Why Google Maps could be affected by the war in Ukraine

Why Google Maps could be affected by the war in Ukraine
Russian police arrest anti-Ukraine invasion protestors

Putin declared war on Ukraine on Thursday after explosions were reported across the outskirts of Kharkiv, Kramatorsk, Mariupol and the capital.

The Russian president warned countries against interference, saying: “If you do you will face consequences greater than any of you have faced in history."

Ukrainian president Volodymyr Zelenskyy has urged people to stay at home when they can. "No panic. We're strong. We're ready for anything. We'll defeat everyone because we are Ukraine," he said in a video statement.

It has now been revealed that the war could have a surprising impact on Google Maps.

Sign up to our free Indy100 weekly newsletter

Google Maps dominates the mapping space on a worldwide scale and has the potential to "legitimize the illegal actions of hostile nations." It has landed them in some heated debates among sovereign nations.

Google, one of the world's most powerful multinational technology companies, has more of an influencer over international affairs than you may initially think. Google Maps can interfere with users' perception of major geopolitical disputes and had been open about providing localised versions of maps in certain countries.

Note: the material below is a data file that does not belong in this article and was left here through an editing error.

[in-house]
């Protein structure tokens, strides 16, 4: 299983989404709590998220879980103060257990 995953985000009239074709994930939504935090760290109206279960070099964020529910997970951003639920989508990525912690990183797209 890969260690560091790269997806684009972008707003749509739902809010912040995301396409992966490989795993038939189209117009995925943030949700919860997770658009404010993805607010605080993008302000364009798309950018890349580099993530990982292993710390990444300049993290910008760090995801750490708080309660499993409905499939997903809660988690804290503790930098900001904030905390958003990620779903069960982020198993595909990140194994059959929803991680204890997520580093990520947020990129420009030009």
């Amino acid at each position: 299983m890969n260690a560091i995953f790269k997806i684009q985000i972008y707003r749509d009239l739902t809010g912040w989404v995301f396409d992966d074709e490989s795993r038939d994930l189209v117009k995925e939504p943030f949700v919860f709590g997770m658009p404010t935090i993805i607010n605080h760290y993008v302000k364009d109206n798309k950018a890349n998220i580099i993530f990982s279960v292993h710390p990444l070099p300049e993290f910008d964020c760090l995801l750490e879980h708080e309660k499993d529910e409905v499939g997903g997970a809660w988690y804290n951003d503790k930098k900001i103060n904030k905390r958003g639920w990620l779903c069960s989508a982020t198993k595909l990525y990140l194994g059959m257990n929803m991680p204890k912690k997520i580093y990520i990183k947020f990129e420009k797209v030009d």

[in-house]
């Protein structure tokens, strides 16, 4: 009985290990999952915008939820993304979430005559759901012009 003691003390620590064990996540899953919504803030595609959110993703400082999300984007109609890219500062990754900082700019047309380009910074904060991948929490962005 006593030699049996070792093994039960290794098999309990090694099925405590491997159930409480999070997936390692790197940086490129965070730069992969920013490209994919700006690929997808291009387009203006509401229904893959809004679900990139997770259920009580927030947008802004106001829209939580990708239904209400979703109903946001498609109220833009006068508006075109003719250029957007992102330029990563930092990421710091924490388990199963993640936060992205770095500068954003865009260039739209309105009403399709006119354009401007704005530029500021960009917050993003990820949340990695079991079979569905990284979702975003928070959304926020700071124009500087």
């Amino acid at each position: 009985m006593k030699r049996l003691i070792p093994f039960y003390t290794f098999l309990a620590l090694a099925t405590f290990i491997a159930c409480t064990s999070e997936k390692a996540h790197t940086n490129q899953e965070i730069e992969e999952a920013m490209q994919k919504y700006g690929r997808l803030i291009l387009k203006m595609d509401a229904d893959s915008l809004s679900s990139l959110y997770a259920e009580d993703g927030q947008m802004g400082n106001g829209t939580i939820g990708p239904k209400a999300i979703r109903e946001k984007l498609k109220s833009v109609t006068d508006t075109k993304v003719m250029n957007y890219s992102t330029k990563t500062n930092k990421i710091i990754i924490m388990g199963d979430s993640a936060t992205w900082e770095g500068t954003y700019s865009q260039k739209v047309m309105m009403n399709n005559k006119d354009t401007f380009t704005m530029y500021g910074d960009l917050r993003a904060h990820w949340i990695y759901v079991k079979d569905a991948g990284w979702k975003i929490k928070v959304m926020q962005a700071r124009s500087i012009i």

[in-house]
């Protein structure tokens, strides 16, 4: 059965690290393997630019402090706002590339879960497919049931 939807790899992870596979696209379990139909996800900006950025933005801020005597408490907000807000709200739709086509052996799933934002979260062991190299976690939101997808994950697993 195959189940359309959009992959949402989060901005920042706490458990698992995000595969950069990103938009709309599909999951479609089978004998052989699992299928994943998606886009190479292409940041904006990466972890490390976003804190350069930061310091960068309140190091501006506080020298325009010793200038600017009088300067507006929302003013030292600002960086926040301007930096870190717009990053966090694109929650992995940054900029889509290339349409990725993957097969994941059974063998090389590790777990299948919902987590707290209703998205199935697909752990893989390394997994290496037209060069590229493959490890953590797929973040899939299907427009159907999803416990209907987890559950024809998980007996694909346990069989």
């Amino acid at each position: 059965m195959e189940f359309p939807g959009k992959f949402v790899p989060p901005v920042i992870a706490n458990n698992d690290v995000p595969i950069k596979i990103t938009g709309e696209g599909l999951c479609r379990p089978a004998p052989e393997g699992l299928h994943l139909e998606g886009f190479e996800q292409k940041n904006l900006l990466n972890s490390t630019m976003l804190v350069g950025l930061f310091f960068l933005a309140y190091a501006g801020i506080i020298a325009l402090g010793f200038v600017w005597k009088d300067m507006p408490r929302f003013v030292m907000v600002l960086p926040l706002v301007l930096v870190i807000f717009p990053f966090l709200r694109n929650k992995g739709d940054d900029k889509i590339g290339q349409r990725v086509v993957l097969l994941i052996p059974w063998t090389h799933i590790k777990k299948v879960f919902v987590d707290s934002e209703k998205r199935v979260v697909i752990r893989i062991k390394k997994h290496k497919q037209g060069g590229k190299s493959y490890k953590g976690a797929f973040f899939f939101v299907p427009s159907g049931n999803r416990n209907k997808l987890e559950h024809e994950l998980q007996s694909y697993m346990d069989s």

In 2014, when Russia annexed Crimea, Google Maps had already assigned the border to some versions of the platform.

According to TIME, users in Ukraine were being shown a version with no demarcated border between Crimea and Russia, but a light grey line indicating an internal border within Ukraine.

However, on the Russian Google Maps, a solid line appeared between Ukraine and Crimea to reflect "Crimea unequivocally belonged to Russia."

At the same time, users across the world were said to have been shown a dashed line between Crimea and Ukraine which suggested the border was disputed.

A company spokesperson said that their aim is to showcase the world "objectively" and to follow “local regulations for naming and border disputes.”

Have your say in our news democracy. Click the upvote icon at the top of the page to help raise this article through the indy100 rankings.

The Conversation (0)